The North Korean government has programs nuclear weapons and ballistic missiles And for this it has to face international sanctions. Typically, the government uses parades to showcase its latest projects.
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In a January parade, celebrated the night before Joe Biden’s inauguration as President of the United States, the North Korean military unveiled its ballistic missiles for submarines in Kim Il Sung Square. The country’s leader Kim Jong Un was present on this occasion.
Photo of the parade in North Korea on September 9, 2021 — Photo: Stringer/KCNA via KNS/AFP
At the time, the official news agency, KCNA, described the missiles as one of the “world’s most powerful weapons”.
But on Thursday, a “paramilitary and public security program” involved contingents from the Ministry of Railways and the Hungman Fertilizer Complex, according to KCNA.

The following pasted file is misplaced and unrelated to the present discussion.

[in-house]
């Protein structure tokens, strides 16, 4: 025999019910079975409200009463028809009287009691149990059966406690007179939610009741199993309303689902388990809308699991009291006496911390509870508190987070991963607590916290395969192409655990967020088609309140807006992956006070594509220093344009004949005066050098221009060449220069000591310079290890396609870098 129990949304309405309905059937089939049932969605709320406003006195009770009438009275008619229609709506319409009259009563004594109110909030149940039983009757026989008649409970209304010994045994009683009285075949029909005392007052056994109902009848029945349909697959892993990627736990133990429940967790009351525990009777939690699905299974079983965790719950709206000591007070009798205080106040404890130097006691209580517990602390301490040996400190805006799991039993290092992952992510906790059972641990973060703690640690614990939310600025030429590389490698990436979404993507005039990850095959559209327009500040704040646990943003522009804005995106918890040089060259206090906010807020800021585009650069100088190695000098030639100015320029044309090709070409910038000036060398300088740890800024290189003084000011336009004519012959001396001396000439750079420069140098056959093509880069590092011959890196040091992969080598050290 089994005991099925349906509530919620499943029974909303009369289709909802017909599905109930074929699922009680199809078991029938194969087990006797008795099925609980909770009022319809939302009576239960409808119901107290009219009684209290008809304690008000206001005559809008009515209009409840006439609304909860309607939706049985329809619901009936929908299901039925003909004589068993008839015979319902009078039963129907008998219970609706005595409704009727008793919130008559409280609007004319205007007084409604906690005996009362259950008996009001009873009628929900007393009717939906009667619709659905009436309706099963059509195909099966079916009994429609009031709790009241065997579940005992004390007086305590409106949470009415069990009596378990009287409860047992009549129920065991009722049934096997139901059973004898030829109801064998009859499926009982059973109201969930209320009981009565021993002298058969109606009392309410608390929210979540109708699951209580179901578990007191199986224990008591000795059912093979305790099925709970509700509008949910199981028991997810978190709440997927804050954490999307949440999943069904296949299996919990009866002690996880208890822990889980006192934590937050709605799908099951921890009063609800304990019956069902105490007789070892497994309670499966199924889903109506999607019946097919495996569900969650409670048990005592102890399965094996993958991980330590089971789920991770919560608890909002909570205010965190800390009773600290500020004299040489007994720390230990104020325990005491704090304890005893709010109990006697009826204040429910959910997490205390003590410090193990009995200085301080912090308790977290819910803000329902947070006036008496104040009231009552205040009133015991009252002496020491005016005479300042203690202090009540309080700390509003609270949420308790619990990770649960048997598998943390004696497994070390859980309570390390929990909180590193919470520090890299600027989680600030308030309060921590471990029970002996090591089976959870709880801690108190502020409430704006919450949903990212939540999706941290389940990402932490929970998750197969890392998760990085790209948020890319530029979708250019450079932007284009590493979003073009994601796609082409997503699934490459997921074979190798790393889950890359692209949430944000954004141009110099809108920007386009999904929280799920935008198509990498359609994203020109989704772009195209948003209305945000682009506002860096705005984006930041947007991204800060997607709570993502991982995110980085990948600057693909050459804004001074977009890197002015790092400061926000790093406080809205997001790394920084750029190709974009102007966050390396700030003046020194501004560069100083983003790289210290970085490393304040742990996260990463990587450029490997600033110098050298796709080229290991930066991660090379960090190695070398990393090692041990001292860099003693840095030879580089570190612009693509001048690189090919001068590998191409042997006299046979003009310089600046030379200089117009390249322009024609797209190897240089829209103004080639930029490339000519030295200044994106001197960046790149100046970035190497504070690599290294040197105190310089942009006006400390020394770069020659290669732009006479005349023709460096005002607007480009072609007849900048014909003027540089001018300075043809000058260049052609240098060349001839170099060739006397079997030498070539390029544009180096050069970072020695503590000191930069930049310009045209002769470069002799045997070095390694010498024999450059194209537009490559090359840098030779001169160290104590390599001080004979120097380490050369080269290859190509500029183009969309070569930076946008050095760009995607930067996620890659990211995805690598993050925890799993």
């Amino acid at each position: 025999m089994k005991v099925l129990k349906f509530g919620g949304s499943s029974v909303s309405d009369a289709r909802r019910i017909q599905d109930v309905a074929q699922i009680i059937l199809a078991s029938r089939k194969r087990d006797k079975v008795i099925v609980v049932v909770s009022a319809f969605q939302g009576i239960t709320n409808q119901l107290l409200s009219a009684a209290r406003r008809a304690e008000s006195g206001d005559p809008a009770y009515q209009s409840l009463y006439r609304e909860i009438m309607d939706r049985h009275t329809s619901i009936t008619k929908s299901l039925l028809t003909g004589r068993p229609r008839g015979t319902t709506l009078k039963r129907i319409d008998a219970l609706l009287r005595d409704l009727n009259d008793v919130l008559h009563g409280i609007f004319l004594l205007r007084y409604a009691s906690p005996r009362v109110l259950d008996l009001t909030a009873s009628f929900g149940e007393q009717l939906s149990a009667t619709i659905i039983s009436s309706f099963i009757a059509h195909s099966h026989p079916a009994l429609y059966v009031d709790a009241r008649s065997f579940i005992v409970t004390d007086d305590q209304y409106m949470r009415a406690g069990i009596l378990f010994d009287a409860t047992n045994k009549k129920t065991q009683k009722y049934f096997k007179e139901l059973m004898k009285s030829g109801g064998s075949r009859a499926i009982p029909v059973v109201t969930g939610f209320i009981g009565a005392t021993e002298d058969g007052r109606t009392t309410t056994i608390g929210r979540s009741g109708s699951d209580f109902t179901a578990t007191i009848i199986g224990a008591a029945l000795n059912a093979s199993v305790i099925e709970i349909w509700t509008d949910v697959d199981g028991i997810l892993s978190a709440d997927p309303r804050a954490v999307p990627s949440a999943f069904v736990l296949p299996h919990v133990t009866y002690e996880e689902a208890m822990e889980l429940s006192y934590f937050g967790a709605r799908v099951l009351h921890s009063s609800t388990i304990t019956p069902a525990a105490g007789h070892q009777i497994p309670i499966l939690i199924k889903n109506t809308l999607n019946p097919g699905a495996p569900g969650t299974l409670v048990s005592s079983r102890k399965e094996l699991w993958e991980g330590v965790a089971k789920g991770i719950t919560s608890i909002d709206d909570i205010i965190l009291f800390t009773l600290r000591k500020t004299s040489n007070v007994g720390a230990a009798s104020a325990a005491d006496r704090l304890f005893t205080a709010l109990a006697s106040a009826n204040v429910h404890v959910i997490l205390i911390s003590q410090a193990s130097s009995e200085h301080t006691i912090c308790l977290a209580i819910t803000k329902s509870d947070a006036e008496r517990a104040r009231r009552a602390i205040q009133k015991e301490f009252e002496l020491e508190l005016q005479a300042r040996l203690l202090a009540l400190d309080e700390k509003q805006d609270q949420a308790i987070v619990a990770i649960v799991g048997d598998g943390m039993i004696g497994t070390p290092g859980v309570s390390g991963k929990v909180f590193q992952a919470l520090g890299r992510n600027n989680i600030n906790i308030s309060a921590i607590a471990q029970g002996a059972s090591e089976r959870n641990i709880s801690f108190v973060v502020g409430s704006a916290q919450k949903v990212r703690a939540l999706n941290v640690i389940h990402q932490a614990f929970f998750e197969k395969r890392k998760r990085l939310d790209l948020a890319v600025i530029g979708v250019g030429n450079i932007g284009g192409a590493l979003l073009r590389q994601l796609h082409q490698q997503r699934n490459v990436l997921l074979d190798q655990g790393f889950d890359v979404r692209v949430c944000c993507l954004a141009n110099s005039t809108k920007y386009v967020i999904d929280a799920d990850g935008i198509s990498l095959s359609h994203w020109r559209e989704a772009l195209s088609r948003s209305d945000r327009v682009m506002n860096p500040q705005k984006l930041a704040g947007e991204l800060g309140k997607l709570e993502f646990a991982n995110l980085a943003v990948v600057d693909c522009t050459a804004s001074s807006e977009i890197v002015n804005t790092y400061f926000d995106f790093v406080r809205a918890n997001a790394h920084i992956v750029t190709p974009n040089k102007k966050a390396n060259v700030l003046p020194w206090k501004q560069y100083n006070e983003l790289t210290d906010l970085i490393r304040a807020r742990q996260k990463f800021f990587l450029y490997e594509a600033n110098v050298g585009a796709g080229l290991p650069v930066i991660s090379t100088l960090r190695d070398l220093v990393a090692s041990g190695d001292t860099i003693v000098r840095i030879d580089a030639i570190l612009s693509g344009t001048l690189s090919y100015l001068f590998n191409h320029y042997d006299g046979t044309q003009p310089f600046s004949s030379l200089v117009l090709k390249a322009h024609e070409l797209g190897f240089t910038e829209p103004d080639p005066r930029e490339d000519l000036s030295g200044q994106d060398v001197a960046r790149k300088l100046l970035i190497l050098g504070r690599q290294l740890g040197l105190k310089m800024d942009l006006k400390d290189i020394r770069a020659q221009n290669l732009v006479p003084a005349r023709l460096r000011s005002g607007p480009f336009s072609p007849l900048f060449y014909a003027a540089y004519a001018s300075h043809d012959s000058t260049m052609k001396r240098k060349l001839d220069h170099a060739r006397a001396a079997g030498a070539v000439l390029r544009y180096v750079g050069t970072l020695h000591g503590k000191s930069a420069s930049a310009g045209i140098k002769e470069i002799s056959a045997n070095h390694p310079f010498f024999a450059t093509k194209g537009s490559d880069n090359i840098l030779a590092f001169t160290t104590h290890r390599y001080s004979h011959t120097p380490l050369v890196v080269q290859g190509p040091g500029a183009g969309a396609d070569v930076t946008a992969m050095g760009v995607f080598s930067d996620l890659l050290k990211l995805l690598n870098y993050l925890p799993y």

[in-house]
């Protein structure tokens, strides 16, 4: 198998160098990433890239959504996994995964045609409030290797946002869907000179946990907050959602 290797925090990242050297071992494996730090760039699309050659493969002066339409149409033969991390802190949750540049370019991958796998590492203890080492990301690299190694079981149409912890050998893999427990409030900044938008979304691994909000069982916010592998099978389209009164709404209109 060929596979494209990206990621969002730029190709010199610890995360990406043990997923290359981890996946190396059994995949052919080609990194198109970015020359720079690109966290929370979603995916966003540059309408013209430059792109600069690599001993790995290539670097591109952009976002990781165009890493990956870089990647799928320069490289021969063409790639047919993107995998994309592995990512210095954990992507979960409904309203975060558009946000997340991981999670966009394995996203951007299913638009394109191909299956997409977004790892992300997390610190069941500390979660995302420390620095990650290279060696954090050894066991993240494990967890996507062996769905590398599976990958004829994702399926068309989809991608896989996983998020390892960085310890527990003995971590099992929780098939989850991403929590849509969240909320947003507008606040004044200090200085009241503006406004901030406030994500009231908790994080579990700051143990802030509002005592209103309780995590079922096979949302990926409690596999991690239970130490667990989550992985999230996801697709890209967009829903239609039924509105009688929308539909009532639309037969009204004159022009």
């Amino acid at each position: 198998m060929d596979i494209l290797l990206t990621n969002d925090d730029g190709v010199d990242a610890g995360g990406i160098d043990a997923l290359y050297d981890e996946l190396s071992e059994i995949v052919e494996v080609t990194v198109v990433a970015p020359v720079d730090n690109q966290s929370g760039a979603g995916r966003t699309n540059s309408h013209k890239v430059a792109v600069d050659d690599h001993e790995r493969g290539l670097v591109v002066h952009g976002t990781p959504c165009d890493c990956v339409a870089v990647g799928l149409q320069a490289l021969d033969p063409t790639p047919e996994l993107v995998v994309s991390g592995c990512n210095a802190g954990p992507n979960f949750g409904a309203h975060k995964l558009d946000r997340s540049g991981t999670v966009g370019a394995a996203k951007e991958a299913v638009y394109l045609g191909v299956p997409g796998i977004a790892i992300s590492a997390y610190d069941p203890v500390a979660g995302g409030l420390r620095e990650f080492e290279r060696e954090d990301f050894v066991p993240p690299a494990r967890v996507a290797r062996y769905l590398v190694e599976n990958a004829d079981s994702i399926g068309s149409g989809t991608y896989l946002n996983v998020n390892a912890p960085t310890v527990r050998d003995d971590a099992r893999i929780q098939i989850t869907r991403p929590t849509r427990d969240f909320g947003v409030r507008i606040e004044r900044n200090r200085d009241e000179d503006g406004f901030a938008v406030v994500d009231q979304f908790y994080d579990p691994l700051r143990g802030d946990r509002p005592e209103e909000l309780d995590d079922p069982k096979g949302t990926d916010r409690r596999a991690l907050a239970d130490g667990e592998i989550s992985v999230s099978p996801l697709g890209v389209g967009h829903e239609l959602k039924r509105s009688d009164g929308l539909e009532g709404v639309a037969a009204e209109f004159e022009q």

Photo of the parade in Pyongyang on September 9, 2021 — Photo: Stringer/KCNA via KNS/AFP
Students in rifles, gas masks and orange protective suits accompanied by staff and mechanized paramilitary units paraded through the capital. According to the images released by the agency, the participants and the public participated in the program against Kovid without masks.
Image of the parade in North Korea, September 9, 2021 – Photo: Stringer / KCNA via KNS / AFP
The largest weapons displayed were small artillery pieces pulled by tractors, which KCNA said were attacked by agricultural cooperative workers “with firepower in an emergency to attack the invaders and their vassal forces.”
Kim Jong-un before the parade in North Korea, September 9, 2021 – Photo: Stringer / KCNA Via KNS / Via AFP
The country’s official Kim Jong-un, in a gray Western-style suit, attended the event marked by the cheers of the crowd during fireworks.
This Thursday, the Democratic People’s Republic of Korea, the official name of North Korea, celebrates 73 years since its founding.
The communist country has not been conducting nuclear tests or launching intercontinental ballistic missiles since 2017.
Hong Min, a researcher at the Korea Institute for National Unification in Seoul, explains that the regime uses the parade to send a “message to the international community” without retaliation.
“The only way to show off your strategic weapons is to launch them, which exposes them to protests and more international sanctions,” Hong Min said.